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I recently received Premiers newsletter and loved the article so much I shot Stan a note and asked if I could re-publish it for you. His thoughts on "labels" echo my own. So without further ado Here's Stan.....
In Premier's previous newsletter my comments about the future merits of the organic, sustainable and natural labels surprised and offended some readers. Therefore, a little personal background and an expanded explanation of my views about the future may be in order. My father switched from "chemical" to "organic" farming on our 160-acre Iowa farm in 1955, when I was 9 years old. This change was encouraged in part by reading J.I. Rodale's monthly magazine, Organic Gardening and Farming, which we studied at length.
My folks had a true family (8 children) farm for decades:
• Milked up to 5 cows by hand and sold the cream.
• Raised chickens (hundreds) and sold the eggs.
• Had a large vegetable and fruit garden for our personal needs, weeded, mulched and harvested by hand labor.
• Raised a limited number of sheep, pigs and beef cattle. We butchered and processed meat from them for the family and sold the rest.
• Grew corn, wheat, hay, oats and soybeans, but not many acres of each.
• Heated our home with wood from trees on the farm.
In short, it was the complete opposite of modern specialized farms. The most important product wasn't the food. Instead it was the education and development of the 8 children and our city cousins who visited us each summer. We learned how to think, accomplish, suffer and sweat.
In 1964, I went to Iowa State University and used its excellent library to read every organic/natural farming author on hand, including Howard, Faulkner and Bromfield. In 1965 I switched to Ambassador College, a small, conservative religious college that actively supported and practiced organic farming and gardening.
Two years later I transferred to Ambassador's British campus north of London. Its farm and gardens produced organic milk, meat (chickens and beef), eggs, vegetables and fruit for the student and faculty kitchens. In my senior year I was paid (even now I marvel at this!) to read extensively about organic food and food production for the college's Agricultural Department and prepare summary reports therefrom.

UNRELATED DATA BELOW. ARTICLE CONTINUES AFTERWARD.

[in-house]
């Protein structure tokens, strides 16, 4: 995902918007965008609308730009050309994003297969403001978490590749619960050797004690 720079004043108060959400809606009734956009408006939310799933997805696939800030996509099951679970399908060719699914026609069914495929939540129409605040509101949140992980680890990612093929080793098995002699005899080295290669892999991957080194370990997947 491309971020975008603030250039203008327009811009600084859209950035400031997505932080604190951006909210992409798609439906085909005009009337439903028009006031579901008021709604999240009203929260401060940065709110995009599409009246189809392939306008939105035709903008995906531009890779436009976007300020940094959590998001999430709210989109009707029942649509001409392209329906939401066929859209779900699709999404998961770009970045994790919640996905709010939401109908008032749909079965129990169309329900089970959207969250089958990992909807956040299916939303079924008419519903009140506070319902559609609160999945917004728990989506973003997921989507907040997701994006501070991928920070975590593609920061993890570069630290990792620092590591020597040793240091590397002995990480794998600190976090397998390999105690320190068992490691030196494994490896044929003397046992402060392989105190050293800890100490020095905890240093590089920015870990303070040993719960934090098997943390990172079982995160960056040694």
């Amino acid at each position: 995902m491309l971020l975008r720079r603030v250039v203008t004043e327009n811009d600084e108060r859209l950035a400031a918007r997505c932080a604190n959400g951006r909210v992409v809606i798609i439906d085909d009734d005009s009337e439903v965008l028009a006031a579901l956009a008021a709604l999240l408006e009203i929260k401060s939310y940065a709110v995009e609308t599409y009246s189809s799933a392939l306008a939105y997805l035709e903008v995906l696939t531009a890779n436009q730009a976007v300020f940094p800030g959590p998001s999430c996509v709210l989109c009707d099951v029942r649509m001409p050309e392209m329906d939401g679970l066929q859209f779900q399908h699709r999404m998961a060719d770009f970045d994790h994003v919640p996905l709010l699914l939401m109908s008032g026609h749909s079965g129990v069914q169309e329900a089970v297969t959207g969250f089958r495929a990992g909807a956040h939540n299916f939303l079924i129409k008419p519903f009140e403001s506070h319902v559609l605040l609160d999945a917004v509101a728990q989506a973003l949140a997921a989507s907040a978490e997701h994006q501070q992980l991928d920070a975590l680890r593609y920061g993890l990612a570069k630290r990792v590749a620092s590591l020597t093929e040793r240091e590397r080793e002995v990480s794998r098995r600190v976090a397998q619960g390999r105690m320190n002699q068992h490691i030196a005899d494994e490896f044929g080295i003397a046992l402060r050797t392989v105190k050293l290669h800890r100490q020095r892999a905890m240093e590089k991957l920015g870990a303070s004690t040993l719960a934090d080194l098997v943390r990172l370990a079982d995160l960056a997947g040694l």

I stayed on after graduation to manage the college's farm and vegetable gardens. By the time the college closed (1974), the farm operation had grown to 300 acres, 1000 chickens, 5 acres of fruit/vegetable gardens and 150 dairy and beef cattle.
During my 6 years as the head of Ambassador's Agricultural Department, I visited research farms and agricultural shows all across Britain, Europe and the USA. We listened and talked with folks like E.F. Schumacher, whose book Small Is Beautiful — Economics As If People Mattered, is probably even more applicable now than it was in the early 1970s. In 1973 I had the privilege to share a lunch in Emmaus, Pennsylvania, with Robert Rodale (now deceased) and Wendell Berry (alive, and a thought-leader I respect highly).
So I have roots developed over 6 decades in organic farming and ecologically sound land utilization.
Why therefore did I suggest that producers might consider supplemental labels to organic, natural and sustainable in my previous newsletter?
1. Because the astute marketing minds of the big "industrial" food producers have already spotted the $$ potential of these labels. Therefore, "organic" labels will soon be commonplace (and may be often attached to food whose production systems may be questionable).
In turn, the smaller producers who began it all will feel pushed out. That's why it's sensible, in my view, to anticipate this — and also attach supporting labels like "no antibiotics, local and/or hormone-free." The nature of large-scale food production makes it more difficult to honestly replicate the extra labels (particularly local and no antibiotics).
2. Because, and this is an opinion developed over 6 decades, I think there is a second, and larger, group of valuable food consumers who are not overly concerned whether their food comes from an organic source. Nor do they care whether the source is a large operation or a small one.
Instead, they want the food source to be one that practices stewardship, that demonstrates integrity (honest, genuine, reliable) and proactively cares for land, animals, employees — and their customers. If they find that the source is too focused on profit as opposed to these things, they will seek an alternative. And they want to buy from people who — to paraphrase E.F Schumacher — "view food production as if people/soil/animals/plants matter, not just for profit and efficiency." Best wishes to you all through the holiday season and beyond.
Stan Potratz, Owner